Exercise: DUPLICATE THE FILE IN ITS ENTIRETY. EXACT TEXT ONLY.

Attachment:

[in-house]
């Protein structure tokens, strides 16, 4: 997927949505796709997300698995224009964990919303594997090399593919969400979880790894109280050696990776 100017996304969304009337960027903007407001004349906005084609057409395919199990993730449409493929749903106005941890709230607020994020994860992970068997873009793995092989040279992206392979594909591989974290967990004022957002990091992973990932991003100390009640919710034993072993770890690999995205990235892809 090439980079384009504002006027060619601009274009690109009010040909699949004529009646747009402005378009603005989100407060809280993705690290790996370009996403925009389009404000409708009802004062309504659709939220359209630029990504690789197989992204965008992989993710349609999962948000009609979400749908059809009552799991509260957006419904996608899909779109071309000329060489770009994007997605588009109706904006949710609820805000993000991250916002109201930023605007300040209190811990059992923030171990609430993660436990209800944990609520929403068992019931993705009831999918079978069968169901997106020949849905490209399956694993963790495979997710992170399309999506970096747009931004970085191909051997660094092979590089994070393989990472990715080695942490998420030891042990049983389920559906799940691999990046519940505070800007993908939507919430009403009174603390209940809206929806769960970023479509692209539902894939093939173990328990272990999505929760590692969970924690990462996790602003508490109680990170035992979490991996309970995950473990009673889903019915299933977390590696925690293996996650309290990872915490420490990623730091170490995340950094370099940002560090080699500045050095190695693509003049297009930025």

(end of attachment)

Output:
[in-house]
């Protein structure tokens, strides 16, 4: 997927949505796709997300698995224009964990919303594997090399593919969400979880790894109280050696990776 100017996304969304009337960027903007407001004349906005084609057409395919199990993730449409493929749903106005941890709230607020994020994860992970068997873009793995092989040279992206392979594909591989974290967990004022957002990091992973990932991003100390009640919710034993072993770890690999995205990235892809 090439980079384009504002006027060619601009274009690109009010040909699949004529009646747009402005378009603005989100407060809280993705690290790996370009996403925009389009404000409708009802004062309504659709939220359209630029990504690789197989992204965008992989993710349609999962948000009609979400749908059809009552799991509260957006419904996608899909779109071309000329060489770009994007997605588009109706904006949710609820805000993000991250916002109201930023605007300040209190811990059992923030171990609430993660436990209800944990609520929403068992019931993705009831999918079978069968169901997106020949849905490209399956694993963790495979997710992170399309999506970096747009931004970085191909051997660094092979590089994070393989990472990715080695942490998420030891042990049983389920559906799940691999990046519940505070800007993908939507919430009403009174603390209940809206929806769960970023479509692209539902894939093939173990328990272990999505929760590692969970924690990462996790602003508490109680990170035992979490991996309970995950473990009673889903019915299933977390590696925690293996996650309290990872915490420490990623730091170490995340950094370099940002560090080699500045050095190695693509003049297009930025």